” Outstanding Chorale performance in the most English of settings – Boxgrove Priory”
It was a beautiful, magical evening last week when a packed audience at Boxgrove Priory heard superb performances by the Chichester Chorale and accompanying soloists. The Priory has fine acoustics and beautiful surroundings, including mown grass pathways through to the original ruined priory. The audience appreciated the chance to wander with a glass of wine in the interval.
The performance opened with the Radio 2 Young Chorister of the Year, and former Head Chorister of Chichester Cathedaral , Rafi Bellamy Plaice, singing “Hear my Prayer” by Mendlessohn. His voice is quite exquisite representing the best of English cathedral singing, and has both height and depth to it. He was then joined by the distingushed and much sought after tenor, Tom Robson, in a duet of Franck’s well known Panis Angelicus, which had a beautifully played and understated accompaniment by the Wessex Baroque strings – superb throughout- that was arranged by the Chorale’s conductor Arthur Robson. The two sang sensitively and joyously together.
Rafi then had to leave in short order to prepare for an early flight the following day to New York where he had a singing/recording engagement.
Tom Robson’s voice is strengthening in quality and richness, and he is in great international demand with all the most distinguished choirs in the world, and as an oratorio soloist. His singing of the madrigals, both ancient and modern- the latter including some written by Arthur Robson was quite effortless and fluent. I particularly enjoyed the two songs by Byrd that started the second half of the concert.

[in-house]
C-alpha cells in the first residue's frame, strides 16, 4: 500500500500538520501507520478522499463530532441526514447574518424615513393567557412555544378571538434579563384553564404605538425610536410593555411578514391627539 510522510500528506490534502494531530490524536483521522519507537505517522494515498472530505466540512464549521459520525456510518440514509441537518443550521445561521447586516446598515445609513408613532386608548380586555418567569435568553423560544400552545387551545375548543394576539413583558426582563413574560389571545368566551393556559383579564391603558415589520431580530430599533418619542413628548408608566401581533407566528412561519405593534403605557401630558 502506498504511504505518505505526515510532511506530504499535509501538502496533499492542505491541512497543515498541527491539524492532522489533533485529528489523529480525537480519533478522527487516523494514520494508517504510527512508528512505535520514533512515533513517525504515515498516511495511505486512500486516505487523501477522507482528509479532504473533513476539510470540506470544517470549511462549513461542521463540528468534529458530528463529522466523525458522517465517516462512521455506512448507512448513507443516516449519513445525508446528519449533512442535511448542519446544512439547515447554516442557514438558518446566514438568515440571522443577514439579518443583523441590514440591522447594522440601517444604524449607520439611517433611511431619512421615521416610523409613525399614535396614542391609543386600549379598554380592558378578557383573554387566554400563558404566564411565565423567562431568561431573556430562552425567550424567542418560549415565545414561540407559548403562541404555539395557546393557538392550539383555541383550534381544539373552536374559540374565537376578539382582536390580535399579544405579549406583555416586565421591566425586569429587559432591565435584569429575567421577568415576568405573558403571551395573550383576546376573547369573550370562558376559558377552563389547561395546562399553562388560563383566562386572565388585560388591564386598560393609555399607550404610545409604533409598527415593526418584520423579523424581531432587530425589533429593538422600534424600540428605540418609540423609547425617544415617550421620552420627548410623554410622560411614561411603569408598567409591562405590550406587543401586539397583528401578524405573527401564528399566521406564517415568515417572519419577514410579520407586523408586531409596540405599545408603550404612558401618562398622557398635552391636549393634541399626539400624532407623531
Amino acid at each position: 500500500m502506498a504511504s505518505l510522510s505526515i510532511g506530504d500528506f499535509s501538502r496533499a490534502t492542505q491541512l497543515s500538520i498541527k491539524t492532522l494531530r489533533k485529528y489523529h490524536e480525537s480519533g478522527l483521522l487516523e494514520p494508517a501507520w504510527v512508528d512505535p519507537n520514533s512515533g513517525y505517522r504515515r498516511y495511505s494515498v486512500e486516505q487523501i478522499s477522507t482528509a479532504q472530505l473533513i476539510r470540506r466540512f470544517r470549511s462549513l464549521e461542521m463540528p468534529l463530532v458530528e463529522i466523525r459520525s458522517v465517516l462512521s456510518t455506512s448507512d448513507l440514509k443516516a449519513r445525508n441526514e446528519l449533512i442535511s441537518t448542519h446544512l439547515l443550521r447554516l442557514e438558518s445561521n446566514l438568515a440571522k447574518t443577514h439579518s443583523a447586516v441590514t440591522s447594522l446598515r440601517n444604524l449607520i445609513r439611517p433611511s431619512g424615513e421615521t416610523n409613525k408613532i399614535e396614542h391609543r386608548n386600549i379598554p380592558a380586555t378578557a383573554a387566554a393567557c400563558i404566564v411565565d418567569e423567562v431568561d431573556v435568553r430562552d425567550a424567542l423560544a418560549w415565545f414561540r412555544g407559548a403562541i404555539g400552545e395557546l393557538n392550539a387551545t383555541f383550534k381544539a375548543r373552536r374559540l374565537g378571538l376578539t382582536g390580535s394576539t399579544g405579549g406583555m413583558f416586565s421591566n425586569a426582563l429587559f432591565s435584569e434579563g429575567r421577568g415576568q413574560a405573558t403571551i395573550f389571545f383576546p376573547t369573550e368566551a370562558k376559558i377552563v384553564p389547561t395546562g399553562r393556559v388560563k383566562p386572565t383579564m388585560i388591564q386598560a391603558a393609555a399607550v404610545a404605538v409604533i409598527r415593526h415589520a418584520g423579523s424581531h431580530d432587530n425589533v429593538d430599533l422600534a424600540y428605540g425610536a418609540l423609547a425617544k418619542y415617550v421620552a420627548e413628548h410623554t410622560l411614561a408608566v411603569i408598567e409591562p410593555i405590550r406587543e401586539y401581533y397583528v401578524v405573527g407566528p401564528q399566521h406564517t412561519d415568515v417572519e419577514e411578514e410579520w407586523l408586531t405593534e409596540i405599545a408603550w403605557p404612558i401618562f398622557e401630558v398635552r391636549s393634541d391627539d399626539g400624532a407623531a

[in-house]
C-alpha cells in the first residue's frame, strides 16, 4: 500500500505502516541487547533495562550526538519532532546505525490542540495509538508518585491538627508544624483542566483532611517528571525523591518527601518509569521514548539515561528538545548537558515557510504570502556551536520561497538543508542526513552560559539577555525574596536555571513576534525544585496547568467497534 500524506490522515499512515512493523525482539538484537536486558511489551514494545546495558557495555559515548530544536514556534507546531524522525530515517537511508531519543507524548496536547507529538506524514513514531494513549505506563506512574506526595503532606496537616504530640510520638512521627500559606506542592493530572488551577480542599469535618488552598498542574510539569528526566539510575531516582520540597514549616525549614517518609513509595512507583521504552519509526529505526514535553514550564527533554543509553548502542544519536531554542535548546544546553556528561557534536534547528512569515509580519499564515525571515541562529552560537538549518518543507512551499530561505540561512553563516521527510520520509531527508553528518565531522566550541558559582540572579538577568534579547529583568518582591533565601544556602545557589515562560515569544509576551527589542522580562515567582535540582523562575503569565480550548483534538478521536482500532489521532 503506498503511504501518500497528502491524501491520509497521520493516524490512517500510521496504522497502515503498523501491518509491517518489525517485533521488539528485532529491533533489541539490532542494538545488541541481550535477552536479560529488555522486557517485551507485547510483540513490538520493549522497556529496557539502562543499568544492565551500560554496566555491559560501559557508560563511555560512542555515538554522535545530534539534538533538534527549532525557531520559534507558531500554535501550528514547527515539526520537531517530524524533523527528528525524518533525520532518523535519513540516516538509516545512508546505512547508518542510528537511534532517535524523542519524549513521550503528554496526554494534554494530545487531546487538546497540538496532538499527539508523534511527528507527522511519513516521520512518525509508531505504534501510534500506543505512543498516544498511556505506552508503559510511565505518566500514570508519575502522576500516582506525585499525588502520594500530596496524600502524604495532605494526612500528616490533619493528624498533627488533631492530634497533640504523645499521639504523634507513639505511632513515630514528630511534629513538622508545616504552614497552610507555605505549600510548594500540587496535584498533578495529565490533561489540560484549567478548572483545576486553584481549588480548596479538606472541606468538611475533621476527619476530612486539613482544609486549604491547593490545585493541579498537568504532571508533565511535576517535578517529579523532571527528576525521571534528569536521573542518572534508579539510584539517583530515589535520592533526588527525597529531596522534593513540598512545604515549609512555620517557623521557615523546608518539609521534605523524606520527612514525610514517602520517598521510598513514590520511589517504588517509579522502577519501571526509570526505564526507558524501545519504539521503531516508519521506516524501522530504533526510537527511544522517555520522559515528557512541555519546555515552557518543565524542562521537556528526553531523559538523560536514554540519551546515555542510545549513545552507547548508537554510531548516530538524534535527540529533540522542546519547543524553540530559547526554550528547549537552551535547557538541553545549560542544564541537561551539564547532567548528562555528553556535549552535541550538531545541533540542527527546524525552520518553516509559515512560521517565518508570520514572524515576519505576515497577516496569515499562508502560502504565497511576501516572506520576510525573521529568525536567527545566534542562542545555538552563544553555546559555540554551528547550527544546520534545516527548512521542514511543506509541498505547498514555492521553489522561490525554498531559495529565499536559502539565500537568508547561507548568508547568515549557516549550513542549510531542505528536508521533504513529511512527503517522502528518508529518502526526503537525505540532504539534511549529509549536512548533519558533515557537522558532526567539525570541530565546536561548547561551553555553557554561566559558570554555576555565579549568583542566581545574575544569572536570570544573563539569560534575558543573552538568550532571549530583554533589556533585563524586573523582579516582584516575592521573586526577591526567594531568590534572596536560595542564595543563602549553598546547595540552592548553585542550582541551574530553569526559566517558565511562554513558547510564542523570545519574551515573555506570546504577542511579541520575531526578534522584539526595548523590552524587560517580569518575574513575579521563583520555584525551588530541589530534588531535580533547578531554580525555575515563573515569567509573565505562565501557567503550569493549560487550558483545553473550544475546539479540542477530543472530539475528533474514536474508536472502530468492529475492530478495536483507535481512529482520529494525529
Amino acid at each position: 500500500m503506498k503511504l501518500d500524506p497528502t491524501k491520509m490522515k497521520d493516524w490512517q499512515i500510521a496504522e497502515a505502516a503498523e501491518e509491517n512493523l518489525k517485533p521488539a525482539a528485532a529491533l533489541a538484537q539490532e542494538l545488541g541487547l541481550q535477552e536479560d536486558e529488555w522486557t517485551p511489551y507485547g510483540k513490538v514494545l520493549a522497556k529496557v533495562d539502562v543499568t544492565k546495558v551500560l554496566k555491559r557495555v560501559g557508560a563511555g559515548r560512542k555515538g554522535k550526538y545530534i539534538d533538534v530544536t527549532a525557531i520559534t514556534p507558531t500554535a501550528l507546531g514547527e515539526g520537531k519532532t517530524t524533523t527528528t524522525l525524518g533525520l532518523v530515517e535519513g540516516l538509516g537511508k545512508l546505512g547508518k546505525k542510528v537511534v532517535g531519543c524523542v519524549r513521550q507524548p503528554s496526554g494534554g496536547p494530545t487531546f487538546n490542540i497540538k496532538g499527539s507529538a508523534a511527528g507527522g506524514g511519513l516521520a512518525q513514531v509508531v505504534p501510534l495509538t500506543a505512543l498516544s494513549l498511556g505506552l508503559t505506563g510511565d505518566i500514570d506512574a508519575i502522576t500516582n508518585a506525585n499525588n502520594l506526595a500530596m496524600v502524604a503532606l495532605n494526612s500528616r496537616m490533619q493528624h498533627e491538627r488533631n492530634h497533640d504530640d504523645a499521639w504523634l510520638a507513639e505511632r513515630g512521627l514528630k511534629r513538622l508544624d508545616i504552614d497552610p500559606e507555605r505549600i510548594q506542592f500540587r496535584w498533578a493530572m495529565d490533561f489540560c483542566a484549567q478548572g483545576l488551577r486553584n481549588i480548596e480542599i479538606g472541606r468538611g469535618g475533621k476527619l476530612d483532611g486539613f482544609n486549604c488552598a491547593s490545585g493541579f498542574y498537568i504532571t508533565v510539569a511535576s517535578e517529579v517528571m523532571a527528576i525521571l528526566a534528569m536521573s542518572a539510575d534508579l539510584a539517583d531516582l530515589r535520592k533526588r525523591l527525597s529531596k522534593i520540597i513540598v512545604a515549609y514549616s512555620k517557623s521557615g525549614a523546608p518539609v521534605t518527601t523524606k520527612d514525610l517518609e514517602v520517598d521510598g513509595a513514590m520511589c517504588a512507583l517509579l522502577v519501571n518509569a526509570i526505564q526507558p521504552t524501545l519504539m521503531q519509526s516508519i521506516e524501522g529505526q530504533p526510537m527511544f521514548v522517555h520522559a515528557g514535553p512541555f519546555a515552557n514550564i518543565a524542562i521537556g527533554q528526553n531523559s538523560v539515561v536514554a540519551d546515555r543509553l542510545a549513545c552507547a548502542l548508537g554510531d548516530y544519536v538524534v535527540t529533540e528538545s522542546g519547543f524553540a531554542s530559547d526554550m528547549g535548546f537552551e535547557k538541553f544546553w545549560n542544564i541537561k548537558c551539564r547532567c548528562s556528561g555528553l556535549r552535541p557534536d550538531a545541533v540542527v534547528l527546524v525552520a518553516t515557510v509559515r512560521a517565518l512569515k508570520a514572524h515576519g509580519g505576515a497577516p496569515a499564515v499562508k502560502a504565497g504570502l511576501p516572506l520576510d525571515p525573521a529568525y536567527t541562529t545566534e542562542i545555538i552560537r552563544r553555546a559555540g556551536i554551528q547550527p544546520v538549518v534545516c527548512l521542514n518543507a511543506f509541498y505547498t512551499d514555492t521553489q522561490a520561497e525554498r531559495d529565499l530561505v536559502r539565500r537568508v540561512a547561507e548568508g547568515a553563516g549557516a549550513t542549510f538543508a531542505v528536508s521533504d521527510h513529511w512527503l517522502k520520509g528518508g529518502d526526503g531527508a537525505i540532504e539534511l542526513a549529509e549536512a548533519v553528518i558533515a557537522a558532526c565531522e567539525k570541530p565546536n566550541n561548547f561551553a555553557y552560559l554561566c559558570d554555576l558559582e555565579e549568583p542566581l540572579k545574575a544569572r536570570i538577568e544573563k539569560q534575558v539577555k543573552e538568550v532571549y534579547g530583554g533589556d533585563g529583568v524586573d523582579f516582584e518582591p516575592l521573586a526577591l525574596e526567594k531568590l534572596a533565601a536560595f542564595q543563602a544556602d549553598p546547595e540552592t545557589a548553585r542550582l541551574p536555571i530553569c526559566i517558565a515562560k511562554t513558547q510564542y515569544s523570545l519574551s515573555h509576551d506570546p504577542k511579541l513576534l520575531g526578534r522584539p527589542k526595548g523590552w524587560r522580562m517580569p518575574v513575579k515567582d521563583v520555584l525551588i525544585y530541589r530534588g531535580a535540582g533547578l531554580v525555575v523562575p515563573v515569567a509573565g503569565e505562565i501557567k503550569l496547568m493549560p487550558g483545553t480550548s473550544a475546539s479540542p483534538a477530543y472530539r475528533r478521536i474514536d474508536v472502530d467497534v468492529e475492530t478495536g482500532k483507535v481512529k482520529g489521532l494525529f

Somehow the Chorale had managed to engage the organist from St George’s Chapel Windsor, Luke Bond, fresh from playing at the royal wedding to accompany the Chorale in Vivaldi’s well known “Gloria”. His playing throughout was marvellously supportive and yet self-effacing. The Gloria is a fine work and merely because it is popular should not detract from its quality. The Chorale sang as well as I have ever heard them, the voices melding together beautifully and, unusually perhaps, the men were particularly good. The “Cum Sancto” that ends the work has a lovely part for the tenors and basses. The three soloists from the Chorale showed the high quality of the Chorale as a whole.
Arthur Robson conducted throughout, and as befits a lecturer in choral conducting, his skill was very evident – always understated yet clear.
Overall it was a magical evening and setting in which the Chorale and the soloists soared “On the wings of a dove”.